There are a lot more exotic things to buy for your car than oil. New tyres, a scratch repair kit, and even fuzzy dice are more interesting than engine oil. But engine oil is so important if you want your car to move. A Ferrari F40 may be one of the best driver's cars ever made, but it would just be an expensive Kevlar and carbon fibre ornament without any engine oil.
The other thing with engine oil is that it can all be rather confusing. Different figures, viscosities and additives all affect how the oil works so it's well worth knowing what they all mean. Take a look at CAR's guide to engine oils and find the perfect choice for your car. Below are our recommended engine oils, and below those is some buying information.
The best engine oils for your car
The best synthetic engine oil
Synthetic oil is the best type of engine oil available. Developed in a lab, it can be produced to higher quality and will better protect your car's engine. This offering from Castrol will help protect the internals of your car to improve efficiency and decrease engine wear.
Castrol Magnatec Stop-Start
The best engine oil for inner-city commuting
Your engine goes under exceptional stress as you drive in busy traffic and all that stop-start driving can lead to increased engine wear. Magnatec from Castrol is designed to protect your engine as you drive in these conditions which will help your engine in top condition.
The best semi-synthetic engine oil
Part synthetic is a great option if you're looking for engine oil on a bit of a budget. This option from Castrol is also designed to protect your engine and keep it working efficiently. Plus, the bottle reminds us of those cool (but cheaty) Toyota Celicas that dominated rallying in the mid-'90s.
AmazonBasics Motor Engine Oil
The best budget engine oil
A great budget engine oil, the AmazonBasics engine oil will protect your car's engine. As a semi-synthetic offering, it will not be as refined as fully synthetic offerings but will still help protect your car's internals from damage.
Millers Oils CFS 5W40
The best engine oil for motorsport
Designed to improve engine power while also reducing temperature and wear, this oil is the perfect choice for motorsports or quick road-legal cars. Nanodrive technology ensures that this oil offers the lowest possible friction to keep your engine in good working order. It is also compatible with motorcycles that use a wet clutch.
Comma CLA20505L classic motor oil
The best engine oil for classics
Classic car engine oil is designed to protect an older car's engine. They also have a higher viscosity to prevent oil leaks, the bane of many classic car owners. This classic oil is therefore perfect for an older car. The five-litre ensures a classic British sports car can travel at least 50 feet and there'll be enough left over to get under your fingernails for that authentic classic car owner look.
Halfords 2 Stroke Engine Oil
The best engine oil for two stroke engines
Two-stroke engines require oil and petrol to be mixed together so it's always a good idea to have some two-stroke oil handy. Two-stroke car engines are all but extinct now so unless you're running a smokey Trabant 601 or Saab 96 you probably won't be needing two-stroke oil for your car. Petrol garden equipment like chainsaws and lawnmowers on the other hand use two-stroke motors so it's a good idea to keep a bottle in the shed.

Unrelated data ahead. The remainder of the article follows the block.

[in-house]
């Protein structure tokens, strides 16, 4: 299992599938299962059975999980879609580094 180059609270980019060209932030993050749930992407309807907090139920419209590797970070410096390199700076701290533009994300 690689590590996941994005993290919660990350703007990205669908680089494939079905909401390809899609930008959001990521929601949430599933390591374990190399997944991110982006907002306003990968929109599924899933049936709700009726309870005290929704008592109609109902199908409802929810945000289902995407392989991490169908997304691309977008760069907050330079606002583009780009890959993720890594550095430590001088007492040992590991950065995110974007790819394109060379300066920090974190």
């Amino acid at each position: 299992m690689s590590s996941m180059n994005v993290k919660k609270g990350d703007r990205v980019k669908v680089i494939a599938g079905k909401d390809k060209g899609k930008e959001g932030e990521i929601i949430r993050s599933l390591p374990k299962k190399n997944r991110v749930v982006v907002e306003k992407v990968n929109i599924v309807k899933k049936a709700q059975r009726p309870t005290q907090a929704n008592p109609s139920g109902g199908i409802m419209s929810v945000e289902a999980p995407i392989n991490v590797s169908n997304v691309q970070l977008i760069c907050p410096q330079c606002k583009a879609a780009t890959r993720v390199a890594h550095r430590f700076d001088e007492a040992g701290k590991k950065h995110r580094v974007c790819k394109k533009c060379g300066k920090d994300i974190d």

What you need to know about engine oils
Synthetic or semi-synthetic?
Most engine oils on the market are either fully synthetic or a blend of synthetic and natural oil. Fully synthetic is the best choice for your car because it's more refined than natural products. As it's developed and made in a lab, it can be made to a far higher standard and will help ensure that your engine remains in the best health. The downside to synthetic oil is the price premium.
Semi-synthetic options combine natural and synthetic oils. The pull with these is that you do get some of the benefits of synthetic at a more reasonable price. It is still important, however, to check with your manufacturer before choosing between these two.
What is viscosity?
Viscosity is how long it takes oil to flow through a specific opening at a specific temperature. The longer it takes, the higher the viscosity. If we take an oil classification of 5W-30 it shows us the viscosity of the oil.
The W stands for winter and the number preceding it is its viscosity at low temperature; 5 in this case. The number afterwards is its performance at a higher temperature. The higher the second number, the better the engine will perform at high temperatures, while a smaller number indicates it'll work better in the cold.
Engines need to work effectively at a range of temperatures to keep your engine lubricated, engine oil needs to be light and flow easily at low temperatures while being thicker when the engine is warm. Your car's handbook will have a guide so there isn't too much to worry about. As you get the right oil, your car will be protected at any temperature.